Each day physicians communicate with other clinicians, hospital staff, numerous patients and their families. Most of these communications are critical. (“How are you feeling?” “We need to take you into surgery.” “Your father is going to be drowsy from the medication, “Could you tell me how my patient is doing today?”) Having a better understand of other’s values, needs, and concerns, and learning how to adjust and manage your emotions accordingly will increase the success of the health care interaction. Physicians must possess this “emotional intelligence” to be able to understand the pressures, stresses and concerns of their patients and colleagues, responding in a way that results in better communication and collaboration, more positive relationships, and ultimately, better patient outcomes. But a recent survey of U.S. hospitals found between 40-60% of physician staff are ineffective communicators.
This isn’t just a minor issue for healthcare organizations. In fact some research suggests that when patients are more satisfied with the communication of their physicians, they feel better about the care they received, and they are less likely to complain or file a malpractice suit – which could mean huge financial savings, not to mention a potential jump in patient satisfaction scores. Healthcare leadership should therefore make it a priority to evaluate interactions between hospital staff, physicians and nurses, and physicians and patients to gauge the effectiveness of that communication and the overall happiness of each constituent with how that communication was delivered. These insights can help them develop strategies for teaching emotional intelligence and addressing poor communication skills across the organization.
It’s also important to understand that everyone communicates differently. Sure, ideally all physicians and healthcare staff are fully engaged and positive, but in a complex world where there are added demands and fewer resources, it can be difficult to maintain a high level of engagement all of the time. Here are five physician communication categories and the types of behaviors associated with each:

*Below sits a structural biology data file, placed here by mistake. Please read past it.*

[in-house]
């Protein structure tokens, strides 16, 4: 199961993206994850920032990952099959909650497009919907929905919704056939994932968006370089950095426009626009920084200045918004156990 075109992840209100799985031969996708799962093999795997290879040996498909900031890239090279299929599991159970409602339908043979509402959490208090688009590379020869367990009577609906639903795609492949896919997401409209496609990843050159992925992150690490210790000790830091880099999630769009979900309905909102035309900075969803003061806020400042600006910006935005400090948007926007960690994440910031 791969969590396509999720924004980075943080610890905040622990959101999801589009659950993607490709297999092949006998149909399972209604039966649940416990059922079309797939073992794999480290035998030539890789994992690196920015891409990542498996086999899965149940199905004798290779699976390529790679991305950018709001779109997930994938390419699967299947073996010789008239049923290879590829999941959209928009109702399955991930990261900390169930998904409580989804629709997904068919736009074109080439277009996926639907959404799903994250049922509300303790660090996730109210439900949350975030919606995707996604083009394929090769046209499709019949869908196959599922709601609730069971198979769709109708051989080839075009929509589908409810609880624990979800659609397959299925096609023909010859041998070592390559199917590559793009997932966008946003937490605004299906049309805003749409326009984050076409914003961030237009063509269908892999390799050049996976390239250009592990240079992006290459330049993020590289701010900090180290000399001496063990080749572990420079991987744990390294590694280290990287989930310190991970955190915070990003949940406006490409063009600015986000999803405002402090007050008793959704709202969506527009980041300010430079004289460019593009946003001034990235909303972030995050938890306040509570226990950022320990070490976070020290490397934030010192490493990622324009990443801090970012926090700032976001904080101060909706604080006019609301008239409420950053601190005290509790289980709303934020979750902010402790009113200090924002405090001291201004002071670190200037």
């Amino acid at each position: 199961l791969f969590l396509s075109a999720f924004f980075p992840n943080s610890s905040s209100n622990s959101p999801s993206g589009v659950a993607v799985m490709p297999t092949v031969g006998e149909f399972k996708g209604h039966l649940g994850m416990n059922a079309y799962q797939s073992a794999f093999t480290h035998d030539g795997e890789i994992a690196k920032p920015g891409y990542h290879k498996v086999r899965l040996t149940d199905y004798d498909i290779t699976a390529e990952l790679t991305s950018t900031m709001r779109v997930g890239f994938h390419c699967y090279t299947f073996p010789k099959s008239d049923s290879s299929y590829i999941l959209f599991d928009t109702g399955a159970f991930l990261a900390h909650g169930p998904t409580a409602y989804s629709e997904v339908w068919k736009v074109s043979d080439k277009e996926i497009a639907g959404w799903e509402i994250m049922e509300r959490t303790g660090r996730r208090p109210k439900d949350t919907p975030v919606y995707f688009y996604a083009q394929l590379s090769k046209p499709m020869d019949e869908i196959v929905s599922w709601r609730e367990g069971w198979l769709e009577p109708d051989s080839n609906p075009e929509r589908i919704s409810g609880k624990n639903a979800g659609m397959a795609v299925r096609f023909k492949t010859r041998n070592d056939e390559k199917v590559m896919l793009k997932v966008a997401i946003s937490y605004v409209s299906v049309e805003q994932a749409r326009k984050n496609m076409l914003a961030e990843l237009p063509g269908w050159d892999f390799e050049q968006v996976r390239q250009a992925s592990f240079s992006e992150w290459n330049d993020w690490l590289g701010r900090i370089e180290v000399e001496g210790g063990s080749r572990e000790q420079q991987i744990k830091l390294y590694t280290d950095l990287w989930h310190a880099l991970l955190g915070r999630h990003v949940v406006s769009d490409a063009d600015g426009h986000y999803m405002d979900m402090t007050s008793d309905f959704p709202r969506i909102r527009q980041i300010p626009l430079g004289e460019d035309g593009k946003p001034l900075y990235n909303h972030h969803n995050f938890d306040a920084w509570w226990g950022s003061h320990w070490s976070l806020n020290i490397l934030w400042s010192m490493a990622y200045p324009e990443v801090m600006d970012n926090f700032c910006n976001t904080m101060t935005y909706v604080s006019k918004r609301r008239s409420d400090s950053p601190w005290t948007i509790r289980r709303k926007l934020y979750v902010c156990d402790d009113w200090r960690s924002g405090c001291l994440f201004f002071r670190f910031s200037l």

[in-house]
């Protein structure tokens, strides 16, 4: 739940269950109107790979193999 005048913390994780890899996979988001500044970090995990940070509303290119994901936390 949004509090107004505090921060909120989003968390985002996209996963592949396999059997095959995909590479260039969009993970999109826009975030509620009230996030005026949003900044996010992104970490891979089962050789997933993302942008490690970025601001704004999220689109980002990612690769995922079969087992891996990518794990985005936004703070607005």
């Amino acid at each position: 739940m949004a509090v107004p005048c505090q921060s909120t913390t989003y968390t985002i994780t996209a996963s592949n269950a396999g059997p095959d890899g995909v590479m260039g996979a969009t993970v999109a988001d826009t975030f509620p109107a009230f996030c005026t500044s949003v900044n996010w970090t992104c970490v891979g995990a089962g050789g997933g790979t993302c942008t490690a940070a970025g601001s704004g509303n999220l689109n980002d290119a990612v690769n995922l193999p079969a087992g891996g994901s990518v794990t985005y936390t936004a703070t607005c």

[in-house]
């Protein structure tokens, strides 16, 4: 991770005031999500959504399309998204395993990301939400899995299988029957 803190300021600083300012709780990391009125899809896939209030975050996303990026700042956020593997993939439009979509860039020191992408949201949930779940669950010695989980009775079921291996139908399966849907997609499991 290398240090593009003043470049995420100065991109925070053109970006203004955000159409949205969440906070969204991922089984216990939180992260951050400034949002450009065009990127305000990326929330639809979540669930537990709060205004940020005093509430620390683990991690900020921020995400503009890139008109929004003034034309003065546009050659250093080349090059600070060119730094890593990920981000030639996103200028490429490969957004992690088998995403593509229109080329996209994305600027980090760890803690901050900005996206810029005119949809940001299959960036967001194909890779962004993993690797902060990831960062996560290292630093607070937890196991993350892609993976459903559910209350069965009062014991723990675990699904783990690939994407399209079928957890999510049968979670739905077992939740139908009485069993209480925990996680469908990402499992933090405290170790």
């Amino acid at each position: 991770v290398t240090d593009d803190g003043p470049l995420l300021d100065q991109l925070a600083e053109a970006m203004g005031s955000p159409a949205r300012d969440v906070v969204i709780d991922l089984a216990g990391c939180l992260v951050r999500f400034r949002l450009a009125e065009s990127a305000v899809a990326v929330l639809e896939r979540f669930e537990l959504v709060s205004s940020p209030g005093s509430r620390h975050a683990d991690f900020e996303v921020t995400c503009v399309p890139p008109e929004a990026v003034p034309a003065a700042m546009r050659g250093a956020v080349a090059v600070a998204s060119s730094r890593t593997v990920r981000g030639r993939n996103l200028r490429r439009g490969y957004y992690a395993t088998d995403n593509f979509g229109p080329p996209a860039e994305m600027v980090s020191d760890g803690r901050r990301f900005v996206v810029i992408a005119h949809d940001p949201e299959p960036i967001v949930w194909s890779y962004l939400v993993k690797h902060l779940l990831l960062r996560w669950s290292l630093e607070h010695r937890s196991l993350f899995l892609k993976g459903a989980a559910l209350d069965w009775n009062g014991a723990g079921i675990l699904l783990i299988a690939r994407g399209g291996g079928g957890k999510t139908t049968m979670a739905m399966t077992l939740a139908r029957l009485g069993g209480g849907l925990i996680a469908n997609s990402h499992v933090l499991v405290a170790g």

- Fully engaged – Physicians are at ease, collaborative, and can anticipate a patient’s wants and needs and take an active role in participating or leading the overall care management process.
- Engaged – Physicians are participating in the conversation, but may be distracted or missing behavioral cues.
- Non-compliant – Physicians are not listening to staff or patient concerns and don’t take patients’ needs into account.
- Passive aggressive – Physicians overlook what the patient is saying, and present themselves in a combative manner. Tone is a major factor here.
- Disruptive/destructive – The most rare and undesirable is a physician with a disruptive or destructive attitude.
Healthcare leaders need to be able to recognize these types of behaviors and establish strategies for intervening to improve physician engagement. For example, for many of us, a strenuous workload can make us more distracted, stressed, less engaged, and in some cases lead to burnout. That same holds true for many physicians as well. It would therefore be beneficial to identify when physicians are especially busy and work to create a culture where physicians feel comfortable voicing when they’re feeling overloaded and need to shift things around.
As an industry, we need to make sure to focus on emotional intelligence from the very beginning: medical school. Medical students learn the ins and outs of how to treat illnesses, but many schools lack a focus on empathy training. Students and interns need to be coached to cultivate an emotional intelligence early on, and develop good practices for communicating with patients.
With these factors in mind, emotional intelligence can help improve care relationships and overall satisfaction of both the physician and staff and patient alike.